Amokalypse Now: Khmer Surin

Fish Amok - Khmer Surin
Located in the middle of NGO-infested suburb Boeung Keng Kang 1, Khmer Surin restaurant has started to accept tourists by the busload. For anyone living locally looking to lunch on a lazy amok, this is as bad news as my ham-fisted attempts at alliteration. The huge villa seats patrons over three levels and while the second floor boasts the nicest furnishings, the best tables are on the top floor where you can rail against the Gods in their full view for not providing an evening breeze. Be sure to sit away from the edge of roof on a rainy night.

While the surrounds are fancy pants, the service can be burlap sack on a slow night. One evening the waiter responsible for our floor decided to take off his shirt and have a nap in the corner suggesting that he already knew that Australians have appalling record at tipping. On many nights Khmer Surin provides a traditional Khmer band to keep its employees awake, which to my uncultured Western ears sounds as romantic as playing a marimba with a live weasel. If you live in Cambodia, you get enough traditional music anytime there is a wedding in your suburb. The common practice for Cambodian weddings is to have a tent set up out the front of the happy couple’s house, serve 300 of your closest friends a few Chinese-Khmer meals and play about eight hours of Khmer traditional music at ear-bleed levels. This is only punctuated by monks, who say “hello hello hello hello hello hello” into the microphone at 4:30am and then rock the mike with seven hours of groaning in Pali, a language that few Khmer folk understand or enjoy. Come to think of it, I haven’t met any Khmer people with a pure love of traditional music either.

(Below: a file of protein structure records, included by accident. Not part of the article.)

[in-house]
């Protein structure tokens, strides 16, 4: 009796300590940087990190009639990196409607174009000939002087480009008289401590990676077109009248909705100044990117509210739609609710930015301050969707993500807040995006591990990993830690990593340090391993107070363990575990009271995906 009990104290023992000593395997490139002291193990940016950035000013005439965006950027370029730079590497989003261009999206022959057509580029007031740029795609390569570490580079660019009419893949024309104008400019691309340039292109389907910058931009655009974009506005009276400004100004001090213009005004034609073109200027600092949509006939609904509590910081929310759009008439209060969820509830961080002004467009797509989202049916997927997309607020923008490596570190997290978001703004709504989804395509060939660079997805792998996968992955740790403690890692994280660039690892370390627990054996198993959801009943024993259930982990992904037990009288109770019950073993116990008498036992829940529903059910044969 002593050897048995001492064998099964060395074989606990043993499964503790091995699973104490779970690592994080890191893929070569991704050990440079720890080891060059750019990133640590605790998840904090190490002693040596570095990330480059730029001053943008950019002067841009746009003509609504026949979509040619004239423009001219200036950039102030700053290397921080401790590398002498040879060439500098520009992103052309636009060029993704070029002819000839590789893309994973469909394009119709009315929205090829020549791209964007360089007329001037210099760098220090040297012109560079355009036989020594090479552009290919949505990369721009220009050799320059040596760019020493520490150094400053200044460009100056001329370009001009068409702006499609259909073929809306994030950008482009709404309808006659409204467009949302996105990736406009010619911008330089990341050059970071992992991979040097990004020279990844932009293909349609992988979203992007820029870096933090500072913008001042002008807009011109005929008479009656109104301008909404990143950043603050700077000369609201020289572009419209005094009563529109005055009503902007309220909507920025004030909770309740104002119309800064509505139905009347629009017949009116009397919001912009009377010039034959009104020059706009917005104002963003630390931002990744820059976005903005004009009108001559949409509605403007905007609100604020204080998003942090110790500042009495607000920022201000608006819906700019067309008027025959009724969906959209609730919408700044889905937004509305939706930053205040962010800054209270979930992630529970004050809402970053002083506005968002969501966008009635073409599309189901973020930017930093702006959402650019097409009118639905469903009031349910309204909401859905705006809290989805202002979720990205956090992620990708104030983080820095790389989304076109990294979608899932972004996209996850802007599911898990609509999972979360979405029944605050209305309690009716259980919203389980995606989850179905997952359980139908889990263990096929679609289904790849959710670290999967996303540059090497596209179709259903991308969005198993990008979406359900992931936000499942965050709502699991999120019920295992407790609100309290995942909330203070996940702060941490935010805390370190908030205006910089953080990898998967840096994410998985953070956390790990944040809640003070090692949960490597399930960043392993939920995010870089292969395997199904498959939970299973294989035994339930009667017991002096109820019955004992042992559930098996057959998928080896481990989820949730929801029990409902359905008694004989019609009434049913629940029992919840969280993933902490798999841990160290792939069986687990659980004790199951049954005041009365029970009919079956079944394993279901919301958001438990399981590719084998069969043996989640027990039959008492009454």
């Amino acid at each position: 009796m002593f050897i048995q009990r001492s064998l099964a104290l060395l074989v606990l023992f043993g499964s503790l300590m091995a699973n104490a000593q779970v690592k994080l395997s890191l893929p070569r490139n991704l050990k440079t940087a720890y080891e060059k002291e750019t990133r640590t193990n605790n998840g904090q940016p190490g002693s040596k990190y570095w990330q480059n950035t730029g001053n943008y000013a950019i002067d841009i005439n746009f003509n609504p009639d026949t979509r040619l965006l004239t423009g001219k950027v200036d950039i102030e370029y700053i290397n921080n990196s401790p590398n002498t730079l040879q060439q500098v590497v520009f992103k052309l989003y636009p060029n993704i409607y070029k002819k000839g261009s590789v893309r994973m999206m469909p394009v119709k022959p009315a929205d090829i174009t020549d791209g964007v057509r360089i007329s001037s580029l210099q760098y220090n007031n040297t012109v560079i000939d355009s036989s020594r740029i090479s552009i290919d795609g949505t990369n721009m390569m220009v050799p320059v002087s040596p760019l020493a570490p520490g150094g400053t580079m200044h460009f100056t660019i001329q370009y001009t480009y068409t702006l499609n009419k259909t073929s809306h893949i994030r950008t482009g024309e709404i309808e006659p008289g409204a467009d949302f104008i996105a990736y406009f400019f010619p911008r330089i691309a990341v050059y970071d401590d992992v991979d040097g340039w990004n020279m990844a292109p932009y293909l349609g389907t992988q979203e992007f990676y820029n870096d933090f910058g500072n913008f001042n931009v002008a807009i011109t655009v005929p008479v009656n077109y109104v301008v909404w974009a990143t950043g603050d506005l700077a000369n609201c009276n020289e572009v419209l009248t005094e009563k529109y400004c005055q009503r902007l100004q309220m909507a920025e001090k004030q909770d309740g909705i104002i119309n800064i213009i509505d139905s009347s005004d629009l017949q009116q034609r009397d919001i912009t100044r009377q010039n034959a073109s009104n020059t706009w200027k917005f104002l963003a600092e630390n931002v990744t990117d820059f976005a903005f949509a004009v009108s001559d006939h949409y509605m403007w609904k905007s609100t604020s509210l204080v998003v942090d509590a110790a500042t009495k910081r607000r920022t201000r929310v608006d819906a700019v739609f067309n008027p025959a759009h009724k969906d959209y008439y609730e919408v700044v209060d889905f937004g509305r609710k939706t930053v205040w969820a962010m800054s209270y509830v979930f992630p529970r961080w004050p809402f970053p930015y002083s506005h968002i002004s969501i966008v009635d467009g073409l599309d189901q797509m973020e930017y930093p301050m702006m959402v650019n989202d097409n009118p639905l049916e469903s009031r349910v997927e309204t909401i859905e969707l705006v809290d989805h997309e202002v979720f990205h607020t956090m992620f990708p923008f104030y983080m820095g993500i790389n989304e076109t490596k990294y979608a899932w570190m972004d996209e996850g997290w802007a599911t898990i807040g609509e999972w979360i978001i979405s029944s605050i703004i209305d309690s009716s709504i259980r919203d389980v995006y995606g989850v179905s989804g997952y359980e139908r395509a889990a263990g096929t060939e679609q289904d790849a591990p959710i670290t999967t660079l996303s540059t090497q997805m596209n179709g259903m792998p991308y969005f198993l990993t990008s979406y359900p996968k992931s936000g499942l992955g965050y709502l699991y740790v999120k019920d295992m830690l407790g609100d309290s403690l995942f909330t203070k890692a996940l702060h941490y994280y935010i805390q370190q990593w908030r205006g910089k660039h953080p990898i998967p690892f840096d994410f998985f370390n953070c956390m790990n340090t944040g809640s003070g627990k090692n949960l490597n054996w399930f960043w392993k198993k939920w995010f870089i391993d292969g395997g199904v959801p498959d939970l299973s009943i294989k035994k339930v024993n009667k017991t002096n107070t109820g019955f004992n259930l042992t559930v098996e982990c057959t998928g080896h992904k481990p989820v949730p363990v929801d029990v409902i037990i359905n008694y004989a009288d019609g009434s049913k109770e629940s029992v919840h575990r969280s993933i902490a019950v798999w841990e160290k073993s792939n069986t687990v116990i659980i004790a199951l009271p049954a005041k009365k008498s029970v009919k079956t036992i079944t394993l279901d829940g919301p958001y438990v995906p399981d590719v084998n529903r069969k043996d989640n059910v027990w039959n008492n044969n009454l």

Surin gets top marks for nontraditional presentation. Their fish amok arrives on a divot-filled plate with 7 individual servings of the curry that challenges you to play a clever game wherein you battle your tablemates for the final nugget of fish. I was going to call the game “Hungry Hungry Subsistence Farmers”, but it doesn’t really have much of a ring to it when I write it down. The sad part is that this amok is all bling and no substance. It’s the MC Hammer of fish curries (minus the later career as a celebrity judge on Dance Fever and his current career as a blogger). Relatively heavy on the lime leaves, shredded chili and MSG but otherwise pared down to a very minimal spice blend, coconut and a small amount of yesterday’s fish, served cold.

Location: #9 Street 57, Phnom Penh. Fish amok, US$3.50.

5 thoughts on “Amokalypse Now: Khmer Surin”

  1. Love the blog, one of the best Cambodia/Food things. I read it religiously.

    A pity to hear your views on Khmer Traditional Music but “one man’s steak is another man’s mutton” as the saying goes. You should have a listen to some of the stuff coming from CLA’s Masters. I’d encourage you to go and listen to Kung Nai (chapei) in Phnom Penh, check out Yoeun Mek (traditional wedding music) in Battambang or Prum Uth (smot) in Kampong Speu. I admit that some of the “traditional” music you hear in restaurants and hotels can be second rate but hearing the CLA Masters and their students has changed my perspective.

    While you may not have met any Khmers with a “pure love of traditional music” I can assure you there are plenty out there. Mongkol (who is one of Cambodia’s most eloquent bloggers) would be one who I am sure would speak eloquently about his “pure love”! In my time at CLA I’ve seen the impact that Khmer Traditional Music has on Cambodians. Many of these are young students who are desparate to keep their tradition alive. I’d have a look at CLA’s website ( ) to learn more.


  2. Phil,

    I had an excellent variation of amok trai the other day

    Added to the usual fish and mixture were two ‘sausages’ of roe – although I dread to think what the outer casing actually was.

    Amok po’own trai royt

    If you get the change to try it, do so

    Lord Playboy

  3. Another fantastic review – I almost feel like I’m there again, and the review reads very accurately on the Surin! I have a suspicion that the reason “Hungry Hungry Subsistence Farmers” title doesn’t sound quite right is that subsistence farmers are usually so damned polite when it comes to sharing food: there’d be no contest except to see if you could get the other guys to eat the last bit! Maybe you should call it “Hungry Hungry Middlemen.”

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